And then there is the Asian ‘love of learning.’ The subject of philosophical discussion as early as Mozi (墨子, 470 BC-391 BC), the love of learning was officially politicized during the Legalist Movement (770 BC-221 BC). The Legalists stressed the universal importance of promoting capable people as officials, regardless of their confession or creed. Throughout history, the inductive way in Asia manifested itself in an ever-increasing ability to reason inductively and, consequently, in cultural output (in art, religion, music, literature etc.) that values ‘oneness,’ ‘balance,’ and ‘harmoniousness’ (Gu, 1922; Sen, 2006; Wu, 1997, 1998). This overall output of Asian diligence, high achievement, and ancient commitment to study is best exemplified by Confucius’ Analects (Lun Yu, 论语, 8;17):

学如不及,犹恐失之。
Study as if you were never to master it;
as if in fear of losing it.

So, that is essentially what the intelligent Asian people were doing in the twentieth century: studying as if they were never to master it. And, indeed, after prolonged flirtations with Western culture and values, especially during the 1911 Revolution and the May Fourth Movement (c. 1919-1921), which were essentially anti-Confucian and partly pro-Western, in the 1920’s to 1930’s virtually every Chinese, Japanese, or Indian intellectual was embroiled in a series of controversies about Eastern and Western culture (Ji, 2006).

Although Western theories, science, and technology were appreciated, most Eastern intellectuals were convinced that Asian values and wisdom were unique and so clearly diametrically opposed to many values and wisdoms of the West, that they needed to be preserved, even at the cost of an inevitable intellectual clash with the West. In the fields of art, literature, and science, especially after the founding of the Communist Party in 1921, Chinese writers, politicians, and historians stood up for their views on the East-West dichotomy and patriotically defended their own civilization and the ‘essence of the East’ (e. g. Asian thought and culture) against the infiltration of Western “scum and dregs” as asserted by Ji Xianlin: “只要拿得不过头,不把西方文化的糟粕和垃圾一并拿来,就是好事” (“As long as we do not take in Western scum and dregs, it will be a good thing”) (Ji, 2006 [2]), Western preoccupation with ‘ontological beingness’ as asserted by Kitaro Nishida 1870-1945 (Abe, 1988), and Western-fabricated ‘Orientalism,’ as Edward Said called it (Said, 1978; 1995).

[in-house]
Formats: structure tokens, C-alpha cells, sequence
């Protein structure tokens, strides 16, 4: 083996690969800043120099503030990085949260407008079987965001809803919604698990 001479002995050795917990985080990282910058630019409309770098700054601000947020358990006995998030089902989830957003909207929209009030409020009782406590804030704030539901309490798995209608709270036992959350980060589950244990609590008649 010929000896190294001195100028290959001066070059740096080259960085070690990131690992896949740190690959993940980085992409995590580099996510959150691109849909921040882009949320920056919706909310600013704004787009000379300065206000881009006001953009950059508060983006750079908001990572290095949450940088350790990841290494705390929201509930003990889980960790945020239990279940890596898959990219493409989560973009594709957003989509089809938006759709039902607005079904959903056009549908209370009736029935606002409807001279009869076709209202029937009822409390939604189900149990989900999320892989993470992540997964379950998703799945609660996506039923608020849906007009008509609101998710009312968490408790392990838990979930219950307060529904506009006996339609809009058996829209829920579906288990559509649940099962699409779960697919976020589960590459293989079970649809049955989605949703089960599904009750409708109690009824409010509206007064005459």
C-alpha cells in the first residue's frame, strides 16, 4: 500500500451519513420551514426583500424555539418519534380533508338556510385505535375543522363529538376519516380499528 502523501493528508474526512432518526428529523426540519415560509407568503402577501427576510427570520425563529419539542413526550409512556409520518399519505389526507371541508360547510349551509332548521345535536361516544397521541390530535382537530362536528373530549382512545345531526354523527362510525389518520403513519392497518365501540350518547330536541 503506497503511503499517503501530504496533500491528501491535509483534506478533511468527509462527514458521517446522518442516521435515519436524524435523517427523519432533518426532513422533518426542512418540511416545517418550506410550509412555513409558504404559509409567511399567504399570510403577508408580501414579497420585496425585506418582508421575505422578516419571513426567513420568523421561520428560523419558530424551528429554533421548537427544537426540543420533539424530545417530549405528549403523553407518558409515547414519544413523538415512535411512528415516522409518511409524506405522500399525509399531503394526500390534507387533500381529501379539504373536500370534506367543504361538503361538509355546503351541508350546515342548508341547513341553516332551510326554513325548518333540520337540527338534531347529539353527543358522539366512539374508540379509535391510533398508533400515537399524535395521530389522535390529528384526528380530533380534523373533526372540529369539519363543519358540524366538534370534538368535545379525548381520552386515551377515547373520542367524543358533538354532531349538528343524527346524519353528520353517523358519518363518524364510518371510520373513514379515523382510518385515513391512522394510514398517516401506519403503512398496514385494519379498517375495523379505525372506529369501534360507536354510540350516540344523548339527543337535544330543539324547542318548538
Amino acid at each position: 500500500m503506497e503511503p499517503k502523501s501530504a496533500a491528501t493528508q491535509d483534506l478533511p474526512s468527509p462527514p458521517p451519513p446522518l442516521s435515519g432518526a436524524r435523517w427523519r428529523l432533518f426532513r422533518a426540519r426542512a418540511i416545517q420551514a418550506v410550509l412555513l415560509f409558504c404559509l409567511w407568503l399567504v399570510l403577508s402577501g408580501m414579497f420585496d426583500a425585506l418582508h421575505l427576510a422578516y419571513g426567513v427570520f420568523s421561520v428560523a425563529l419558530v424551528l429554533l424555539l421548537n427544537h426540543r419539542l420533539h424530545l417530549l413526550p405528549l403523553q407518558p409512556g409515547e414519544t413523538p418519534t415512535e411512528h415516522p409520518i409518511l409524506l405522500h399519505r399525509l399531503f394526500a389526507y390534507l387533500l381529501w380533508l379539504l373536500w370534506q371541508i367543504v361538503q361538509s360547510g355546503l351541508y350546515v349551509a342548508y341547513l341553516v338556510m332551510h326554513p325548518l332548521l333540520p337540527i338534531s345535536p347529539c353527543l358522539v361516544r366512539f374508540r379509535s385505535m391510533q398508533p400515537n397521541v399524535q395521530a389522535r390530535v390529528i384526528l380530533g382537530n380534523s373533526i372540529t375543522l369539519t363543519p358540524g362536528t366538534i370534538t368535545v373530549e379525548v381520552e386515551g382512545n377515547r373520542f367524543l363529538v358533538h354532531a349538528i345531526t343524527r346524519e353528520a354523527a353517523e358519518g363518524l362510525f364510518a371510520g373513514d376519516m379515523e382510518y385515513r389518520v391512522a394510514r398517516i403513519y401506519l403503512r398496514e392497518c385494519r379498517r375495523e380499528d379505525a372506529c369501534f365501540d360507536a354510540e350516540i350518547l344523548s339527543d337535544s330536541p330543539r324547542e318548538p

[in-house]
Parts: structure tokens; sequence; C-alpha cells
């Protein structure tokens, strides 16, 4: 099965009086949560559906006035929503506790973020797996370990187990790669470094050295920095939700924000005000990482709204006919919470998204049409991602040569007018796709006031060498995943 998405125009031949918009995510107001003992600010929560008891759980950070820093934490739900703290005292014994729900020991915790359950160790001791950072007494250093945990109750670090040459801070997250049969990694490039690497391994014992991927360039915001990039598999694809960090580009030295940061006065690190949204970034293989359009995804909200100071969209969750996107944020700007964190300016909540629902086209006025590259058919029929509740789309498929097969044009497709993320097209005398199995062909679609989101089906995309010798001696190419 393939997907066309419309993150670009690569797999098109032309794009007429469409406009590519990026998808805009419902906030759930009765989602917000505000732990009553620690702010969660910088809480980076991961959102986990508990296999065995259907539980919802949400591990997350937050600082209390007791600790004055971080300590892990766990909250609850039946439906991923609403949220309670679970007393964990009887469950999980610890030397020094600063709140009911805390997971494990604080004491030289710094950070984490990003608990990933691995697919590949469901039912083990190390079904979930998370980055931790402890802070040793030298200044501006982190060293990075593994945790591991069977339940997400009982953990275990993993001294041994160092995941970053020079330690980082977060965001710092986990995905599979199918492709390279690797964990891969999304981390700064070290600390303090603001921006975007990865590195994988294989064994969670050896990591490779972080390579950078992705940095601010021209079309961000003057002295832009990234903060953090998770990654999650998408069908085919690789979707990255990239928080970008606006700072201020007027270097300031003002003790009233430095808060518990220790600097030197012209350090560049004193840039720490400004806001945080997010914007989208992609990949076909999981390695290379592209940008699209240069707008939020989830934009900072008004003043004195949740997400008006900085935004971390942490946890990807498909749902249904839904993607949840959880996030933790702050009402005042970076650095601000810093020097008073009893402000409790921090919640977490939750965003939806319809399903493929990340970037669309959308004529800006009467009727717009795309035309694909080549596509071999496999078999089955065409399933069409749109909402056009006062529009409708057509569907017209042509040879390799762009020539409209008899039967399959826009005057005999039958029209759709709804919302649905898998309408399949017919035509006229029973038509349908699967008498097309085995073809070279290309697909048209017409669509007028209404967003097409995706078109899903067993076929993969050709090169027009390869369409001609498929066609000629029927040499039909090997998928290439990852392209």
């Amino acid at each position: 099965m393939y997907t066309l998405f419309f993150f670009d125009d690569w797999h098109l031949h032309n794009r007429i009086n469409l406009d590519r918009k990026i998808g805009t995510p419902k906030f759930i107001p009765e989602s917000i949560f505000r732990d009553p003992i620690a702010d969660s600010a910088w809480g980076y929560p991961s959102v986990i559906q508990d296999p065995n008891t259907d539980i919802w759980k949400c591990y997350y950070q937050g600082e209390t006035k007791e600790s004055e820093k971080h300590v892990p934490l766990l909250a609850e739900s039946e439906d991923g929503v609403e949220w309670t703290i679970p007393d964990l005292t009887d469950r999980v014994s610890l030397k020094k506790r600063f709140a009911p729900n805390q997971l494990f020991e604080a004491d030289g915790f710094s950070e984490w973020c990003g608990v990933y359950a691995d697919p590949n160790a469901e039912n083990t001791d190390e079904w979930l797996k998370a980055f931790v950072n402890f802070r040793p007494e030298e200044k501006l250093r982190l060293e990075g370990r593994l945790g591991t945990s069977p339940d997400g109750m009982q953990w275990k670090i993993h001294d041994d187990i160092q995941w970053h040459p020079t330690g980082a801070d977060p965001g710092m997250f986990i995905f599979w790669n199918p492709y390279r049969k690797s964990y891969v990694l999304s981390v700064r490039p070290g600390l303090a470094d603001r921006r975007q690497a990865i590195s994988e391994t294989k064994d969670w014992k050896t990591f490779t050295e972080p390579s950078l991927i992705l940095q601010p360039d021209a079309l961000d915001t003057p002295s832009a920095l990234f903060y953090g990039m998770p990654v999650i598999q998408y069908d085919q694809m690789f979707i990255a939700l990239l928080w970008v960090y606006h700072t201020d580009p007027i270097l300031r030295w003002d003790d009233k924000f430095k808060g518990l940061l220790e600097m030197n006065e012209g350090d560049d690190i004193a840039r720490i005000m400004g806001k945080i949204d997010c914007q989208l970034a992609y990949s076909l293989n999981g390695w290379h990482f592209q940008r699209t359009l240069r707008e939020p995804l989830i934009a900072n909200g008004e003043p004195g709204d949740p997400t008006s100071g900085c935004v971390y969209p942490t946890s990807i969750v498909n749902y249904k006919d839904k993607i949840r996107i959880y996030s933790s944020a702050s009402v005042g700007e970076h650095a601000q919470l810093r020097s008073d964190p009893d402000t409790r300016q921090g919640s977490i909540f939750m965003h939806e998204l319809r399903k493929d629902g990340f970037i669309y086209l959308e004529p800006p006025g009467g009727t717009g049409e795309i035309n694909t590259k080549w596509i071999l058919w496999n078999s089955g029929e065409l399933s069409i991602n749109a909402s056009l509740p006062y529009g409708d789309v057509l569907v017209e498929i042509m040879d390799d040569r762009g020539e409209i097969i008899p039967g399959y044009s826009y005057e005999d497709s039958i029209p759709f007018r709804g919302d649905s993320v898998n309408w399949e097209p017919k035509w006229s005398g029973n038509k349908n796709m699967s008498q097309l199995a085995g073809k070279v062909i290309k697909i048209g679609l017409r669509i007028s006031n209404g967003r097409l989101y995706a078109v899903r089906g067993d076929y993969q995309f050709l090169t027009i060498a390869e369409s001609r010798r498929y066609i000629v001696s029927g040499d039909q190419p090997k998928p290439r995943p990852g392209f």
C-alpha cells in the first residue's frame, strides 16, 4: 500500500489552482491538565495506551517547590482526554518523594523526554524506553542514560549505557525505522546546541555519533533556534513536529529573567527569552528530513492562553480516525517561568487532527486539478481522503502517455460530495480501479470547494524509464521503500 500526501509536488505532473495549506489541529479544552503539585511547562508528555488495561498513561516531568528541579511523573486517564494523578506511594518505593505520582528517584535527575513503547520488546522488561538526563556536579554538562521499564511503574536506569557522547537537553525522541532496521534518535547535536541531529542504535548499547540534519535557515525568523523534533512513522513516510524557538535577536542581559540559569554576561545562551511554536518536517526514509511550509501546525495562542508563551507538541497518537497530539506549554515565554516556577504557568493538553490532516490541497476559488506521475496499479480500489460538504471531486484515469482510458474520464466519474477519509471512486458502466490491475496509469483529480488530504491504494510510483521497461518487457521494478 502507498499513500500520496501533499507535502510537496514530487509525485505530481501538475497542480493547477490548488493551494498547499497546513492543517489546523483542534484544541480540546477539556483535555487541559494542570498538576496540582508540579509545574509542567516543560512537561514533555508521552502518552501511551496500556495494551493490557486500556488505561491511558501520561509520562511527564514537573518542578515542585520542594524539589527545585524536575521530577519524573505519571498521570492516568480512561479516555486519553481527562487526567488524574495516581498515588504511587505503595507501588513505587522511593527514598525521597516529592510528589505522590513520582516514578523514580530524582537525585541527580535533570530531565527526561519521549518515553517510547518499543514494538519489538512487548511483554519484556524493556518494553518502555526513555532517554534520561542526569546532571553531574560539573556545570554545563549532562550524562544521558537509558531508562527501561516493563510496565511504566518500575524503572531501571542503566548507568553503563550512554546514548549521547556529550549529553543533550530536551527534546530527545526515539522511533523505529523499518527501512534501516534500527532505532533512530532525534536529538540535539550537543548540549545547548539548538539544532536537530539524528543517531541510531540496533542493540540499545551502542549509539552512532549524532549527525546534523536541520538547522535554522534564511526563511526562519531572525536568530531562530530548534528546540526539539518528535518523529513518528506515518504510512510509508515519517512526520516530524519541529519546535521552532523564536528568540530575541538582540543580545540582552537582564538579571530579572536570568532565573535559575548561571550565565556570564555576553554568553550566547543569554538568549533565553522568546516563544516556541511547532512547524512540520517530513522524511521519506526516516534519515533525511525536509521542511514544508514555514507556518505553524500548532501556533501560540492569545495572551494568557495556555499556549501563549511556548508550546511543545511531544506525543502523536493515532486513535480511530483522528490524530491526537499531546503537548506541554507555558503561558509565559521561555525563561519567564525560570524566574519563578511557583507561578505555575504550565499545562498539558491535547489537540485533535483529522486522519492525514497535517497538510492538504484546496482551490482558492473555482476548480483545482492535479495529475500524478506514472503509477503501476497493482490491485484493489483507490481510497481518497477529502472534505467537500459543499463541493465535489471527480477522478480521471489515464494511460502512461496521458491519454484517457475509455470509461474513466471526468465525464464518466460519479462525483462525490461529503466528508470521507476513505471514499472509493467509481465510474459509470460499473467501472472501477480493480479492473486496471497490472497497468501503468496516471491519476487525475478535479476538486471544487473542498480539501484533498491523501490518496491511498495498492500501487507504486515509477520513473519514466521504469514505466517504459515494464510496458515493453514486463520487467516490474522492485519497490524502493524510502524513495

Following the example of Japan’s modernization efforts during the Meiji Restoration from the late nineteenth to the early twentieth century to absorb Western thought and technology (‘Wakon yosai’ or ‘Western techniques, Japanese soul’), China and her neighbors, according to their 5,000 years of history of learning and self-cultivation reactively studied and Easternized virtually each and every Western theory. Hands down, I mean it: virtually everything.

Notwithstanding its love of learning, Confucian China, Imperial China, and now communist China nevertheless believed that the most important thing it already owned was 中国为本 (Chineseness at the root). If only she could acquire from the deductive, scientific-oriented USA and Europe their useful techniques and theories, the so-called xifang wei mo (西方为末, Westerness as a means)! In order to prevail over the West (Ji, 2006), do as the Master said:

三人行,必有我师焉;择其善者而从之,其不善者而改之。

In strolling in the company of just two other persons, I am bound to find a teacher. Identifying their strengths, I follow them, and identifying their weaknesses, I reform myself accordingly. (Confucius, Lun Yu, 7,12).